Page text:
This morning my cleaning lady E., expecting an affirmative response, asked me whether I was pleased by the appointment of a woman to the presidency of Harvard University (where I am a professor). A year ago her English was not good enough for such a question. College-educated in São Paolo, with what I believe was a major in government, she tells me a female president will be able to smooth over the troubles of the previous administration. Evidently, she perceives the ascendancy of Drew Gilpin Faust as a boost for her own chances of advancement in America. Apparently, Brazilian women gained fully equal legal rights only in 1988.
Just a day earlier I was reading Heather Mac Donald’s post at City Journal‘s Eye on the News, in which she remarks that “The feminist takeover of Harvard is imminent.” Her warning struck a nerve. When the Women’s Lib movement started up in America in the 1960’s, I predicted it would do as much damage here as Bolshevism had done in Russia. I felt almost vindicated in my fears when I watched the feminist culture of grievance at Harvard help to topple President Lawrence Summers (a controversy I wrote about in the pages of COMMENTARY)—who tried to pacify the aggrieved women by appointing none other than Drew Faust to head a Task Force on Women Faculty. That Task Force won a $50 million commitment to increase faculty “diversity efforts” at Harvard. In the past, the call for such “diversity” has been a code name for greater ideological conformism, since those appointed through it are expected to share the ideological premise that brought them the job.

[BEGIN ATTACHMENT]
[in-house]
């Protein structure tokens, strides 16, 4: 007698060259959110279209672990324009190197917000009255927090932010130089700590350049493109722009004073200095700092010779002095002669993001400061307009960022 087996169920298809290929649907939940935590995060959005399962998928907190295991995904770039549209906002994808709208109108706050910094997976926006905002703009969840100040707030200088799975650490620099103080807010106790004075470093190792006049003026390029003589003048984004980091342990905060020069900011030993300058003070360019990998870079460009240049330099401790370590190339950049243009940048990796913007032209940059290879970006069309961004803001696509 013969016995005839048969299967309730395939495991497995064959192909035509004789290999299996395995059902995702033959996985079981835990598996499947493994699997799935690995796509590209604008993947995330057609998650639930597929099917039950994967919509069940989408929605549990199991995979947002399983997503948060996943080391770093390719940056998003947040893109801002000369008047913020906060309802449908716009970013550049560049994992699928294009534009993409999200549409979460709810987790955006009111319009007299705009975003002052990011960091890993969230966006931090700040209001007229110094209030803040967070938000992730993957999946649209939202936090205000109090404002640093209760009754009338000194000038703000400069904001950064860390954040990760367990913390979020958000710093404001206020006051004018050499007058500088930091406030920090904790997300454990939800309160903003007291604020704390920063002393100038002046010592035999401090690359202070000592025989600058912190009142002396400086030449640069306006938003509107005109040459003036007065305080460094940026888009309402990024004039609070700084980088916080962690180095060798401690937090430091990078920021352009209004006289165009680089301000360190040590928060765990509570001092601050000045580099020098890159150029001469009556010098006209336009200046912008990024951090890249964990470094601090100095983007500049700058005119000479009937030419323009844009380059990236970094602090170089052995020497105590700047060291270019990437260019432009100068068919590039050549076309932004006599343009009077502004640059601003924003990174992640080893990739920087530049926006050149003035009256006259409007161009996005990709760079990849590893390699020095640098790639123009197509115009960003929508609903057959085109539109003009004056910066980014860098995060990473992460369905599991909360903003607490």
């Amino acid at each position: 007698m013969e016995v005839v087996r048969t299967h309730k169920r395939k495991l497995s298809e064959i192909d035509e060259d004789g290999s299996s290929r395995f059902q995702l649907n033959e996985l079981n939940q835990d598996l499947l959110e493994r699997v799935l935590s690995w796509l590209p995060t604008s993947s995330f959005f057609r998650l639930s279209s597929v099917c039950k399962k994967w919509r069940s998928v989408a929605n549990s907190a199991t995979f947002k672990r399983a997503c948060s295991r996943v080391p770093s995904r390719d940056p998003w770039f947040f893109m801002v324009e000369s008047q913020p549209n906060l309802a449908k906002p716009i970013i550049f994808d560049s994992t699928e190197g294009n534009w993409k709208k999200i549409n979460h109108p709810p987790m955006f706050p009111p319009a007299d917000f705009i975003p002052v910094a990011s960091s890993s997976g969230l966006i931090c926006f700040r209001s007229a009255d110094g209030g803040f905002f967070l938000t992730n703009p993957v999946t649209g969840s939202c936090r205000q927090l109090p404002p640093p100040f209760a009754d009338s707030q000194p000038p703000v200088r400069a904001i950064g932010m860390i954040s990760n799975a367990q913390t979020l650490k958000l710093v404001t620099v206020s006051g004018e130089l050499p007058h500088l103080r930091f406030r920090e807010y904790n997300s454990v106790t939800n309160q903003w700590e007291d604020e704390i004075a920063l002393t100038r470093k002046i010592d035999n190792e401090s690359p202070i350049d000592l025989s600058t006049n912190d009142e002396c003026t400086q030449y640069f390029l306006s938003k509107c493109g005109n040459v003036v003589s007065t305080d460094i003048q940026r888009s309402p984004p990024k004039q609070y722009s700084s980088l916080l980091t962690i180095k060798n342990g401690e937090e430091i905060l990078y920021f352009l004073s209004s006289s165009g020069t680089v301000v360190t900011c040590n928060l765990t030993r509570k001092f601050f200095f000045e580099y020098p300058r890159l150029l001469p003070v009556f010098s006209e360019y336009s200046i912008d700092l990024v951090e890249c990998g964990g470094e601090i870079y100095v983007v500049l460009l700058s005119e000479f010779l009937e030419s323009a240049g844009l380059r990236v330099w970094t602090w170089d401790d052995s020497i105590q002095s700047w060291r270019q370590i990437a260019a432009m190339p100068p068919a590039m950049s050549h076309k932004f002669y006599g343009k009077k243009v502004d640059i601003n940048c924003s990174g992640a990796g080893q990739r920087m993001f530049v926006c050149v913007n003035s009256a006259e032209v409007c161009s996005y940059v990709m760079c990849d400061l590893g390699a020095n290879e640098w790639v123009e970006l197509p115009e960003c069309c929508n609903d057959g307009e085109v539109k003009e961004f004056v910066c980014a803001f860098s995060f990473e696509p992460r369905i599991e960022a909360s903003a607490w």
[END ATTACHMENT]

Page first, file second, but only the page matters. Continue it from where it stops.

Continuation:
My Portuguese is not up to E.’s English, so I cannot explain to her the difference between a woman and a Women’s Libber. She is still fighting the original feminist battle for equal rights and opportunity; I oppose the demand for preferential group advancement. But E. is keen, and she sees from my hesitation that I am not quite as inspired as she is by this appointment. We will watch events unfold at Harvard with unequal expectations.